• EU importers can use importers knowledge which relies on the (Jersey) exporter providing the necessary documentation to support importers knowledge. The EU importer must be able to provide supporting documentation if required to do so by the EU customs authorities.
    • Jersey exporters to the EU can endorse their commercial invoices with a Statement on Origin. This needs to be the correct wording as determined by the FTA.
    • Exporters must retain documentation to support their statement in case customs need to verify the products meet origin rules.

Wording for the country of origin statement for EU exports

Sales taxes

As well as customs duties exporters need to understand the sales taxes that may be applicable in the countries that they are exporting to. The key points to note are:

  • For exports to the EU, understand who needs to pay the sales tax:
    • For goods to the EU under £135 the sales tax is paid by exporter/seller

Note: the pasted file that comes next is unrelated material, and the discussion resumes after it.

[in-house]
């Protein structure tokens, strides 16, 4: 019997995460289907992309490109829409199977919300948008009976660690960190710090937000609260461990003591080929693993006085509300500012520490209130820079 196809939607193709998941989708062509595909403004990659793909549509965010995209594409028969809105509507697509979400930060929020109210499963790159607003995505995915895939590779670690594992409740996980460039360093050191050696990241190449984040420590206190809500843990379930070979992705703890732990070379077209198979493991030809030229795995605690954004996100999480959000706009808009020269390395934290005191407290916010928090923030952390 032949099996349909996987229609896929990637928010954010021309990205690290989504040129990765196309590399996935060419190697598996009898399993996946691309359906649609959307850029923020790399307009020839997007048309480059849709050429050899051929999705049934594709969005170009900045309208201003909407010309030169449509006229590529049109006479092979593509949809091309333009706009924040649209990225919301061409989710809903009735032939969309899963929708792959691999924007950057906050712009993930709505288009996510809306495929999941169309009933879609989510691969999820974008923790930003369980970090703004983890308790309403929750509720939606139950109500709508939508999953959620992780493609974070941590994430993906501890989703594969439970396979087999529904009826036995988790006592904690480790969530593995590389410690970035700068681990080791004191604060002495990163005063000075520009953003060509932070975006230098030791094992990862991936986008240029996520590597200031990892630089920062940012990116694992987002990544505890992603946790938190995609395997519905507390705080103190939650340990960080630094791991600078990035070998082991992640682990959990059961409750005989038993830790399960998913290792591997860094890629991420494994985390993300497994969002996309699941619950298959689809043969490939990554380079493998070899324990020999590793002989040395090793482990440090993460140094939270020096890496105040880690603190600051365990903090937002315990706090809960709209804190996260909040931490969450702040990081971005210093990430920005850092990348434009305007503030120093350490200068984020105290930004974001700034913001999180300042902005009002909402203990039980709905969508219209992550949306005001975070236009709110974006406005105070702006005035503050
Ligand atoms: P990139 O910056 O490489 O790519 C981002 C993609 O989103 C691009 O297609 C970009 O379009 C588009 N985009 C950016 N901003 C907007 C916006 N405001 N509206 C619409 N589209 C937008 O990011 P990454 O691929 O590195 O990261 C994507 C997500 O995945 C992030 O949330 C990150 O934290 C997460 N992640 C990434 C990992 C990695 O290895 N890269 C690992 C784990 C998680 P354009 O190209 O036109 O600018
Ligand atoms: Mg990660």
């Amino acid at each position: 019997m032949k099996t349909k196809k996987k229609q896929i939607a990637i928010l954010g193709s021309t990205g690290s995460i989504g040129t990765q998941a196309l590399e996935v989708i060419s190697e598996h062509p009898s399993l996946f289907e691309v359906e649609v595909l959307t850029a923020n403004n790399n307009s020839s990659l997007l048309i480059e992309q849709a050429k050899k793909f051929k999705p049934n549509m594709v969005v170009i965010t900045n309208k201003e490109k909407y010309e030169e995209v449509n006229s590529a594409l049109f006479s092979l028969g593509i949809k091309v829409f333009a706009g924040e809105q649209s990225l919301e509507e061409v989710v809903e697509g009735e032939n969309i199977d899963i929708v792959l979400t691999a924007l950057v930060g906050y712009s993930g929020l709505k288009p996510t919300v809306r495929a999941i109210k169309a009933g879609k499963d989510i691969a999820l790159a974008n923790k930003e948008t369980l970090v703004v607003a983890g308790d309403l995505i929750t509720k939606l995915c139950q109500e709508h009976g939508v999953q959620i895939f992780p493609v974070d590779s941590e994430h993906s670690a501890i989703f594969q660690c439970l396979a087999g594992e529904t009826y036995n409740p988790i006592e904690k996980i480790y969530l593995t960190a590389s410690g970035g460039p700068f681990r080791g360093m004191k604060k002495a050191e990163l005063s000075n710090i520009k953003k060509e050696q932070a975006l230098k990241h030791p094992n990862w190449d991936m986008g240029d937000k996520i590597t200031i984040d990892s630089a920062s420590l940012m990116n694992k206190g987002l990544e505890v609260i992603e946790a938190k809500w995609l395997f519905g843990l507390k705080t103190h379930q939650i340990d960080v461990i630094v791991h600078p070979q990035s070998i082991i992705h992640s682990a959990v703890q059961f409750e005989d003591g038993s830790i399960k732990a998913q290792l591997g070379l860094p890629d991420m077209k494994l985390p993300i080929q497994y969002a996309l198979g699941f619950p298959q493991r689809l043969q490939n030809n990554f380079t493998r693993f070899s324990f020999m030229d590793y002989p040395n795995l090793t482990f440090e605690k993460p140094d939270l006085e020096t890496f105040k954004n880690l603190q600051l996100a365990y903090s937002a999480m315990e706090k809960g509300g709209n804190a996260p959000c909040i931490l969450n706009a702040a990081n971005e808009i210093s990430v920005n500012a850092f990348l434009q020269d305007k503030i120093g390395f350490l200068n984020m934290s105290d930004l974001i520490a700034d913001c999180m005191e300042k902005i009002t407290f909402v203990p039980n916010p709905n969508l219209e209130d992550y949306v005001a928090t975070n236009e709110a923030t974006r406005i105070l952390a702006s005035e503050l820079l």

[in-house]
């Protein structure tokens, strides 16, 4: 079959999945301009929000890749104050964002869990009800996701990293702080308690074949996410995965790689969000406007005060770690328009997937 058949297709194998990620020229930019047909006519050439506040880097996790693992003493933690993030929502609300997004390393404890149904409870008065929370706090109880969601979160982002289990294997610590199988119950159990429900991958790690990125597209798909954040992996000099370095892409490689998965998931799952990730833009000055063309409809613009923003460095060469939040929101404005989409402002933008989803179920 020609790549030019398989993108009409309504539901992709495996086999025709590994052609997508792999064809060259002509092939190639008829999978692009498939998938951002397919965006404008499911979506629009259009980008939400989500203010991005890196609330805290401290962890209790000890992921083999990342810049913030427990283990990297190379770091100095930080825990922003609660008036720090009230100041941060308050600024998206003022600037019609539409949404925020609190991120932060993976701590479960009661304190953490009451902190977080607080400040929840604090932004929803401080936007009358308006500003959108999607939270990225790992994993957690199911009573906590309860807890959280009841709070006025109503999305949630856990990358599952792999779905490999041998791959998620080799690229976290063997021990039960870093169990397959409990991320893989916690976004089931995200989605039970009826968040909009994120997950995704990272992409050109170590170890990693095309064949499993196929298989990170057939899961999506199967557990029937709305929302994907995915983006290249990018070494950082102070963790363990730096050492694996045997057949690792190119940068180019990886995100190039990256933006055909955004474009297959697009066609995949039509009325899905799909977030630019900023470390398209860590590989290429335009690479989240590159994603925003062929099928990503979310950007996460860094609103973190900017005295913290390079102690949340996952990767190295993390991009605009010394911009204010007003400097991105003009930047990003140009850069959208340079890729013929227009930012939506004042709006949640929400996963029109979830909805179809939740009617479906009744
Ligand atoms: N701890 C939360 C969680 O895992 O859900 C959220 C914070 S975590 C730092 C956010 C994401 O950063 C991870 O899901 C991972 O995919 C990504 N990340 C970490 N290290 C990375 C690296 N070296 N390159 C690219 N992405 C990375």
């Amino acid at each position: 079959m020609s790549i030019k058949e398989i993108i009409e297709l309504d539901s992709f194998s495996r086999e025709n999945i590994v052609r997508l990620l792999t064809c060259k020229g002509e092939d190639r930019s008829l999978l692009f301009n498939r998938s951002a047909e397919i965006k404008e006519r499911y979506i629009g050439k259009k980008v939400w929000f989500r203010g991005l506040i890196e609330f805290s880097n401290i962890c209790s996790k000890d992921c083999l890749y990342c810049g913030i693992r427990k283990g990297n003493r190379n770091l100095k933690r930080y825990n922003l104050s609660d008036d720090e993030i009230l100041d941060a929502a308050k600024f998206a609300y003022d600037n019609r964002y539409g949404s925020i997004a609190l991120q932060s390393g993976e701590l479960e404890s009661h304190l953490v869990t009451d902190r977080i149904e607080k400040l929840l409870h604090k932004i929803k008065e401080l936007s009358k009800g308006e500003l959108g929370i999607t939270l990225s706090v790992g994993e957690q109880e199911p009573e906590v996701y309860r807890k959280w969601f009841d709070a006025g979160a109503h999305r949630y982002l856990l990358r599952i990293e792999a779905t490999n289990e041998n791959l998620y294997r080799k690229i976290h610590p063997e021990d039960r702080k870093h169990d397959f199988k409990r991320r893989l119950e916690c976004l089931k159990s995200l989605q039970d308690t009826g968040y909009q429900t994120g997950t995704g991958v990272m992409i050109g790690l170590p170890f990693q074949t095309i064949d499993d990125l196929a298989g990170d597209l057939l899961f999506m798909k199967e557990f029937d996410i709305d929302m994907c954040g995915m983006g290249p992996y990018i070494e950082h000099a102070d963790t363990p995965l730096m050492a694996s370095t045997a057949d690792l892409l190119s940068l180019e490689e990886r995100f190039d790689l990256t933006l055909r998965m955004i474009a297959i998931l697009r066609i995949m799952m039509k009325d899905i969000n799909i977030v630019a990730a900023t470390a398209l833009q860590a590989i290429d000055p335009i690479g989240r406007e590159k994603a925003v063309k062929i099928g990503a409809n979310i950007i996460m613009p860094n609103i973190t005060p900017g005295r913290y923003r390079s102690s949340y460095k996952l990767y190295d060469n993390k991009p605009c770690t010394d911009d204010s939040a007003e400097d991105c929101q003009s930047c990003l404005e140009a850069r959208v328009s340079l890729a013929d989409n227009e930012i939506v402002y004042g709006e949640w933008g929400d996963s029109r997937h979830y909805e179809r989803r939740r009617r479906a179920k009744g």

• For goods to the EU above £135 the sales tax is paid by the importer unless the Jersey exporter uses an EU Customs Agent to clear the goods in which case the sales tax will be included with the duties and charged to the exporter.
  • All exports from Jersey to the UK will incur a VAT charge. If you are trading with the UK directly you can register as a trader on the Prepaid-VAT Scheme which is managed by Jersey Post and pays all the relevant taxes directly to HMRC. To be eligible for the scheme the statistical threshold of the goods cannot exceed £873 in value.
  • If you are using an online platform like Amazon or Ebay you need to clarify how they collect the sales tax and how this is remitted to the country you sell to.
  • If you are selling outside the UK or EU on your own website, you will need to make sure you know what sales tax to charge and how and when the tax will be paid. You may need to register with the tax authorities in each country you sell to.